Captain America II is the third instalment of Marvel’s ‘Phase II’ and takes place two years after the events of The Avengers Assemble I. With military and spy technology having evolved, Steve Rogers/Captain America (Chris Evans) has become increasingly uncomfortable with how SHIELD is operating. Believing that there is something underhand at SHIELD, Captain America and his fellow Avenger, Natasha Romanoff/Black Widow (Scarlett Johansson), go on the run to find out who or what might be behind SHIELD’s worrying change of direction. And that is when they come up against the powerful Winter Soldier…
Captain America II is a significant improvement on Captain America I. Its storyline is much more enjoyable and it justifies its 136 minute running time. Unlike the lacklustre and simplistic plots of Captain America I, Iron Man III and Thor II (the latter-two films being the previous two instalments of Marvel’s ‘Phase II’), Captain America II’s storyline tries to be complex and raises some thought-provoking moral dilemmas. Issues, such as the use of drones, and how far government agencies are permitted to use technology to gather intelligence about its citizens (and foreign ones) are matters that are greatly relevant to the present era, and the film should be commended for bringing them up.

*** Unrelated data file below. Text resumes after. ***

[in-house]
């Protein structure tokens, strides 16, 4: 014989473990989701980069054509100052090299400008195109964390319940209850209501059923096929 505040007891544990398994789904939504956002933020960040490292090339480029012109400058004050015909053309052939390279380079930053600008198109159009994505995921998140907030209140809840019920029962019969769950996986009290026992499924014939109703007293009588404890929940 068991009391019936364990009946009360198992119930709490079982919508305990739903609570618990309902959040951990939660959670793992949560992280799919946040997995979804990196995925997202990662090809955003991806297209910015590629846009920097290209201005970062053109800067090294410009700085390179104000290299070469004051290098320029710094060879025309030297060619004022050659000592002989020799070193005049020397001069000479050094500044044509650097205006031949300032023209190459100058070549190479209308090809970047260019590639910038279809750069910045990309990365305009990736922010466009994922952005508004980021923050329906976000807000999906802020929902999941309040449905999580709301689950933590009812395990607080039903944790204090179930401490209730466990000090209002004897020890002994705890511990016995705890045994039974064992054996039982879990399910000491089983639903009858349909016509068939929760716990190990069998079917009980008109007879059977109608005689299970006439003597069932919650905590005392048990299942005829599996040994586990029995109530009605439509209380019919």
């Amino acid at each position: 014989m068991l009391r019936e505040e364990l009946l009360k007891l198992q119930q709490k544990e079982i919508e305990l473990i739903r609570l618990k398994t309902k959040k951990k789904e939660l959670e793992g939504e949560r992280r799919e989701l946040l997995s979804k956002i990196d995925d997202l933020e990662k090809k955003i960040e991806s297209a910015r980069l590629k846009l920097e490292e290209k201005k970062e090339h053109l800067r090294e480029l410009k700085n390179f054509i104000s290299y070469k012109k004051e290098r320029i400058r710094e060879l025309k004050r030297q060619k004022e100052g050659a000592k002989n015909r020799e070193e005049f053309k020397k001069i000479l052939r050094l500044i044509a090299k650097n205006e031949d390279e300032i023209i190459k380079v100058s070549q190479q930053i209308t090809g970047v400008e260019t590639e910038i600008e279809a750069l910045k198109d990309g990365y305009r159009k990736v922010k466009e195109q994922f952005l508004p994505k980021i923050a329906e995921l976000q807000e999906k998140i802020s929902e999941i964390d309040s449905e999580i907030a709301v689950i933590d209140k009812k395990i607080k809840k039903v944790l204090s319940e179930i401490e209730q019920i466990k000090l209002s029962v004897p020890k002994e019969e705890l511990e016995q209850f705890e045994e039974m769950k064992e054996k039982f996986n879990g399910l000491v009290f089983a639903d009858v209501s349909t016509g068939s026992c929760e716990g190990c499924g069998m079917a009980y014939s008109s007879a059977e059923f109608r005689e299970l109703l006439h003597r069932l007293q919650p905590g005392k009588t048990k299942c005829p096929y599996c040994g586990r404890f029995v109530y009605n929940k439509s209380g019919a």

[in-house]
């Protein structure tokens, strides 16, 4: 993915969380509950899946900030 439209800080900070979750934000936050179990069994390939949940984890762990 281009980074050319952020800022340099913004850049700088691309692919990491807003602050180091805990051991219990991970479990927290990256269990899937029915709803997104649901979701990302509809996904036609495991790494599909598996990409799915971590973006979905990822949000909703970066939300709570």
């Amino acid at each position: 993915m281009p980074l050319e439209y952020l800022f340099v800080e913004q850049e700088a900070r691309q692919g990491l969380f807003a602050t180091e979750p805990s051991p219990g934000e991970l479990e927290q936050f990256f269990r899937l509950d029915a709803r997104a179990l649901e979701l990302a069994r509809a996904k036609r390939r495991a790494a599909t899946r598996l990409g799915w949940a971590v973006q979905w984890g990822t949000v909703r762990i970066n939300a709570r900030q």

However, Captain America II lacks the stamina to maintain these complicated themes as the film goes on. This is because the movie does not have the maturity of Tinker Tailor Soldier Spy, so it falls into laughable stereotypes and senselessness; all of which is a shame to a degree, yet do not affect the film’s entertainment value.